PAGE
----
Ray Bourque

Raymond Bourque, Boston Bruins (Photo by Denis Brodeur/NHLI via Getty Images)

It might seem unfair to include a defenseman on this list, but Ray Bourque also ranks first all-time in scoring among blueliners and 11th overall. Still, the long-time Boston Bruin never could hit 100 points despite registering more than 90 on four occasions. Paul Coffey, the second highest-scoring D-man of all time, rode the 1980s Oilers to a wild 385 points over one three-year stretch.

Dave Andreychuk

Dave Andreychuk (Photo by Graig Abel/Getty Images)

Sure, there are more decorated names on this list (Jarome Iginla, Pavel Datsyuk, Mike Modano, etc.), but Dave Andreychuk—a Hall of Famer in his own right—stands out for how agonizingly close he came. Over the 1992-93 and 1993-94 seasons, Andreychuk finished with exactly 99 points. It wasn’t for lack of trying on his part, as those seasons ended with two- and four-assist games, respectively. Sadly, it just wasn’t enough.

The Current Crop

Jonathan Toews, Chicago Blackhawks (Jess Starr/The Hockey Writers)

For whatever reason, this generation of NHLers has a disproportionate amount of star players who, for whatever reason, haven’t quite hit the mark——at least not yet. Auston Matthews and Nathan Mackinnon still very well could, but guys like Ryan Getzlaf, Steven Stamkos, Anže Kopitar, Jonathan Toews, and Patrice Bergeron may have already missed their opportunity.

Beginner’s Luck

On Wednesday night, following a 3-0 loss to the Tampa Bay Lightning, the Seattle Kraken have been officially eliminated from playoff contention. Seattle is 21-40-6 in their inaugural season, following a path that many expansion teams take in their first season.

In 1967, the NHL added six expansion teams, doubling the number of teams in the league to 12. Four of them made the postseason (they were all put in the same division, and the top four in each of the two divisions made the playoffs), including the St, Louis Blues, who made it to the Stanley Cup Final.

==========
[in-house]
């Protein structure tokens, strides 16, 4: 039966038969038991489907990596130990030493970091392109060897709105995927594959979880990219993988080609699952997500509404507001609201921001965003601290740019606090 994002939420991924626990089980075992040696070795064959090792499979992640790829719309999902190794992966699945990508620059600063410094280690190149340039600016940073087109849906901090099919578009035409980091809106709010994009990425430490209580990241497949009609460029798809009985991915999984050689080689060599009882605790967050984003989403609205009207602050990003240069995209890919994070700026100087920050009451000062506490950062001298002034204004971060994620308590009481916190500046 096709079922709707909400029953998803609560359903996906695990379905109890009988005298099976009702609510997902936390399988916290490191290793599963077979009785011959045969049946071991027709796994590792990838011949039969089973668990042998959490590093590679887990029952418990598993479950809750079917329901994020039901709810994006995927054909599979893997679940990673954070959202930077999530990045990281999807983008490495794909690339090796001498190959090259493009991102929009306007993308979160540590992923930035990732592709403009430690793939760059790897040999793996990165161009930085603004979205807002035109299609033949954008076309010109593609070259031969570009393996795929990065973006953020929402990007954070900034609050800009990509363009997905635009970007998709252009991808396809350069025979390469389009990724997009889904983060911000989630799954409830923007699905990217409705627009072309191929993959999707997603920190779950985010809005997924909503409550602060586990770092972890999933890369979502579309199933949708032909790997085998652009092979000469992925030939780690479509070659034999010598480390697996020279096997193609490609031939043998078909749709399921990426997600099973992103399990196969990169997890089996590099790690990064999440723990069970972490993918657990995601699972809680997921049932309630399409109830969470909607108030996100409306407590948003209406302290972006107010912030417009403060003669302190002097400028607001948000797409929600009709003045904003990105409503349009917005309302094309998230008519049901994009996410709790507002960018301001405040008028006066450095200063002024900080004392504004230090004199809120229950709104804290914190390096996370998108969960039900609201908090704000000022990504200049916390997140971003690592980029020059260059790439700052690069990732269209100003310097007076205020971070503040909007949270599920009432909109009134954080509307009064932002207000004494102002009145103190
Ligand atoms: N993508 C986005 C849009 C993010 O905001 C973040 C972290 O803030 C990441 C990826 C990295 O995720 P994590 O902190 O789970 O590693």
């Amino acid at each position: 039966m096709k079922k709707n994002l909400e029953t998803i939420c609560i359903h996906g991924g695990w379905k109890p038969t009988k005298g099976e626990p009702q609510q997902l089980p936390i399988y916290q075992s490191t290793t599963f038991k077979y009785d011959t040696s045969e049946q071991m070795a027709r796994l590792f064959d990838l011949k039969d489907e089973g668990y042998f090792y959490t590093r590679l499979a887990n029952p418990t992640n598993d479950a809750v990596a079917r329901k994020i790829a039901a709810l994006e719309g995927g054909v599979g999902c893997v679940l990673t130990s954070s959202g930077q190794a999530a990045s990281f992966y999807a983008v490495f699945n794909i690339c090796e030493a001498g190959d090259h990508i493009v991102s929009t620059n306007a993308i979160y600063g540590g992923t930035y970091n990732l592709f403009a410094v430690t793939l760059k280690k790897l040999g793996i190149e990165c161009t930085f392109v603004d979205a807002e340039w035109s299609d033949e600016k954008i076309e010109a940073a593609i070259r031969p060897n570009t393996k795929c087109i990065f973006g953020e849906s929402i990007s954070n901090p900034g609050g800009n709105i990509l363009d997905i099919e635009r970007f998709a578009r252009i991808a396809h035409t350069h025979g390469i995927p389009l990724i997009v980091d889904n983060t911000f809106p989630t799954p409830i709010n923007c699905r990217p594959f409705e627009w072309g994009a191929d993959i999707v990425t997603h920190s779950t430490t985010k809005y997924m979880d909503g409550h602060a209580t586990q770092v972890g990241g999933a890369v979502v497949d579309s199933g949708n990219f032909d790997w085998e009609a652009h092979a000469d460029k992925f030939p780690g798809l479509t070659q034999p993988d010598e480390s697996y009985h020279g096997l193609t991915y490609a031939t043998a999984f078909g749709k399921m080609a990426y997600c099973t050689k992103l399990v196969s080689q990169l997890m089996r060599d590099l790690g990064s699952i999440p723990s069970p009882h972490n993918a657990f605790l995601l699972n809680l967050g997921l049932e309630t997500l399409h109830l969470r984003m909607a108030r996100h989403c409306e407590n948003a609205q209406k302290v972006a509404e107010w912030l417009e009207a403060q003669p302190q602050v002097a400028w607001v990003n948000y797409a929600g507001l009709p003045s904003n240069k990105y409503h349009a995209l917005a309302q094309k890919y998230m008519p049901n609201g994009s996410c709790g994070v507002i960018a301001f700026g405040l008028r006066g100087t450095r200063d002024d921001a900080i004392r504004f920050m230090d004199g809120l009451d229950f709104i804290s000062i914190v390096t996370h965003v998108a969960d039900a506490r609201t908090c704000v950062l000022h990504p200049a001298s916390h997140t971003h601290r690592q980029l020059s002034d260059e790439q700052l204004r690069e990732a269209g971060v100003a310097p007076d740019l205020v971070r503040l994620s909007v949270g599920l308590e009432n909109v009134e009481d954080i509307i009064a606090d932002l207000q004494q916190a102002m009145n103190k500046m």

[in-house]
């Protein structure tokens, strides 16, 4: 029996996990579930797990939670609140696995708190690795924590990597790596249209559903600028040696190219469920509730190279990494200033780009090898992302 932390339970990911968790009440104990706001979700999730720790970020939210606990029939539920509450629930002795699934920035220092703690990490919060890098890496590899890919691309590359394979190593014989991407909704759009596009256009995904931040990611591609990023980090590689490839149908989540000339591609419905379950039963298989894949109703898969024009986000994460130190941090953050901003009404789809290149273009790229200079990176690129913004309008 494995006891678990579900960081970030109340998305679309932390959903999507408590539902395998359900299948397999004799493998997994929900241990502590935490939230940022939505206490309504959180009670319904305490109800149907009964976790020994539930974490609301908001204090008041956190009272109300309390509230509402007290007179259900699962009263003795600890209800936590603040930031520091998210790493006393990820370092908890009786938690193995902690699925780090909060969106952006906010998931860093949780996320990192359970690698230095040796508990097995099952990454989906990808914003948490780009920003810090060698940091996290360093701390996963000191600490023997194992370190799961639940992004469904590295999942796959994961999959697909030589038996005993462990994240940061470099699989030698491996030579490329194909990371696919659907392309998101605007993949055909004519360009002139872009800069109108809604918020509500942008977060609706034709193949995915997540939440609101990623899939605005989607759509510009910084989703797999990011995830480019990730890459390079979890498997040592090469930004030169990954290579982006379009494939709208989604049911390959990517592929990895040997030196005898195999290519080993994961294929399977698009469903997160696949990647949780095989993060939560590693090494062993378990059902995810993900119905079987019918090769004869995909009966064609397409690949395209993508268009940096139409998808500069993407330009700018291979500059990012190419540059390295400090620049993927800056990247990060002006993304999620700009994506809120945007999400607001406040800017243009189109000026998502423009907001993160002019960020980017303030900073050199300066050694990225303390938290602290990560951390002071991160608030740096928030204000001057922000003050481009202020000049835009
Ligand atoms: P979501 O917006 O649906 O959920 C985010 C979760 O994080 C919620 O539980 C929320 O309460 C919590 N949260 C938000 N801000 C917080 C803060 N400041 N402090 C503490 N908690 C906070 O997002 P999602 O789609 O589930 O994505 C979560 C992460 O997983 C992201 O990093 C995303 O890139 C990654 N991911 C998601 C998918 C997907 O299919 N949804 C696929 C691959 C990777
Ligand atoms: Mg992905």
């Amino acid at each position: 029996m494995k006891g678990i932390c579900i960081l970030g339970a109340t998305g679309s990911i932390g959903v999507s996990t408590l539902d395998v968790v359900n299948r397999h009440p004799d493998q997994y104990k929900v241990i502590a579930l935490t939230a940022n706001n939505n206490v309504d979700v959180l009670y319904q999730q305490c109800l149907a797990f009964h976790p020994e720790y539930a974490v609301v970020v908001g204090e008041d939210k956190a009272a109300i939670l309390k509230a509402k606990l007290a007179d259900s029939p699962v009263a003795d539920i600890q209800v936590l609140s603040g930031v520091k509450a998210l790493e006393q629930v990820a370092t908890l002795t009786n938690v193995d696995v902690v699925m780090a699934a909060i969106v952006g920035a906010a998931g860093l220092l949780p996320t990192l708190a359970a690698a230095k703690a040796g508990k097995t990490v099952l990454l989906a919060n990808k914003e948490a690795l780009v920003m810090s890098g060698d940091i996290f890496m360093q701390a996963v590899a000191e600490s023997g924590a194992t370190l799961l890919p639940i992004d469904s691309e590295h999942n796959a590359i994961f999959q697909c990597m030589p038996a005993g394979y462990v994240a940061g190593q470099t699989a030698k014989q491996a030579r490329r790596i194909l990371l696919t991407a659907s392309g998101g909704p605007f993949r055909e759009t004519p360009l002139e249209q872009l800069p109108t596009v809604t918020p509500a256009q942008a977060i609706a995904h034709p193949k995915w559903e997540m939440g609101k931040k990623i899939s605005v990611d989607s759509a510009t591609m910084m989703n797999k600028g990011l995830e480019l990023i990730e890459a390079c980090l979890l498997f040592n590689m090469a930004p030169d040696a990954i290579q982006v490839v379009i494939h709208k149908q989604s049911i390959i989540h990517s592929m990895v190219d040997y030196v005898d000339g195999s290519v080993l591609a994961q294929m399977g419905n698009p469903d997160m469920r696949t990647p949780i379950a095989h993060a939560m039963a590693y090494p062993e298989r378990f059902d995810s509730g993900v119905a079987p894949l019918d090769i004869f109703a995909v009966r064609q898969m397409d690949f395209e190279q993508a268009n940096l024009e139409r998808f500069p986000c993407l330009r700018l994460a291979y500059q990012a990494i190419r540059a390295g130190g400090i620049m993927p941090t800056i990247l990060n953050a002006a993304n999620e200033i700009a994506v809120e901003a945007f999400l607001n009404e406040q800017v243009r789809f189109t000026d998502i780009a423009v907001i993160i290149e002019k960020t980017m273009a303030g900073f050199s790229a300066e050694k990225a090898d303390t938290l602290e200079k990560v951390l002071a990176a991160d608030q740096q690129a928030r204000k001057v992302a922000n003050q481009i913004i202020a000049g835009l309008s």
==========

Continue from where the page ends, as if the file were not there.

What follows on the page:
Since then, just three NHL expansion teams have made the playoffs in their inaugural season, and only one ended its first year with a winning record. Here is a look at the three cases of “beginner’s luck” for NHL expansion teams.

Edmonton Oilers (1979-80)

Before the 1979-80 season, four teams from the now-defunct World Hockey Association (WHA) joined the NHL, bringing the number of teams to 21. The four new teams were the Winnipeg Jets, Quebec Nordiques, Hartford Whalers, and Edmonton Oilers.

Wayne Gretzky #99 (Photo by B Bennett/Bruce Bennett Studios/Getty Images)

The Oilers, who had lost to the Jets in the WHA championship the year prior, featured future Hall of Famers Kevin Lowe, Mark Messier, and Wayne Gretzky. The Great One won the Hart Trophy as the NHL’s most valuable player with 137 points (51 goals, 86 assists) in his first year in the league.

On Gretzky’s back, the Oilers snuck into the postseason with a record of 28-39-13, good enough for a fourth-place finish in the Smythe Division. He couldn’t lead them any further, as they lost three games to none to the Philadelphia Flyers in the first round.

Hartford Whalers (1979-80)

Hartford, who also joined the NHL in 1979, featured three Hall of Famers in Dave Keon, Mark Howe, and 41-year-old Bobby Hull, who was in his final professional season. That team also included Hall of Famer and 51-year-old Gordie Howe, after being inducted in 1972.

Gordie Howe of the Hartford Whalers. (Photo by Denis Brodeur/NHLI via Getty Images)

The Whalers finished their first season with a 27-34-19 record, outperforming the Oilers by four points and getting into the playoffs with a fourth-place finish in the Norris Division. However, their postseason fate was the same as Edmonton’s, getting swept by the Montreal Canadiens in the first round.

Vegas Golden Knights (2017-18)

The best expansion team in NHL history was the 2017-18 Golden Knights. They’re the only expansion team to finish their inaugural season with a winning record (the next closest is the 1993-94 Florida Panthers, who were one game below .500 and one point out of a playoff spot). Not only in the NHL, however, as they had one of the best inaugural seasons in sports history.

Vegas Golden Knights Mark Stone (Photo by Gerry Angus/Icon Sportswire via Getty Images)

Vegas went 51-24-7 during that regular season, good enough for first place in the Pacific Division. In the playoffs, the Golden Knights swept the Los Angeles Kings 4-0 in the first round, beat the San Jose Sharks 4-2 in Round 2, and rolled Winnipeg 4-1 in the Western Conference Final.

The Golden Knights faced the Washington Capitals in the Stanley Cup Final, trying to become the only expansion team to win a championship in its first year. Unfortunately, the Capitals were too much for Vegas, winning the series in five games.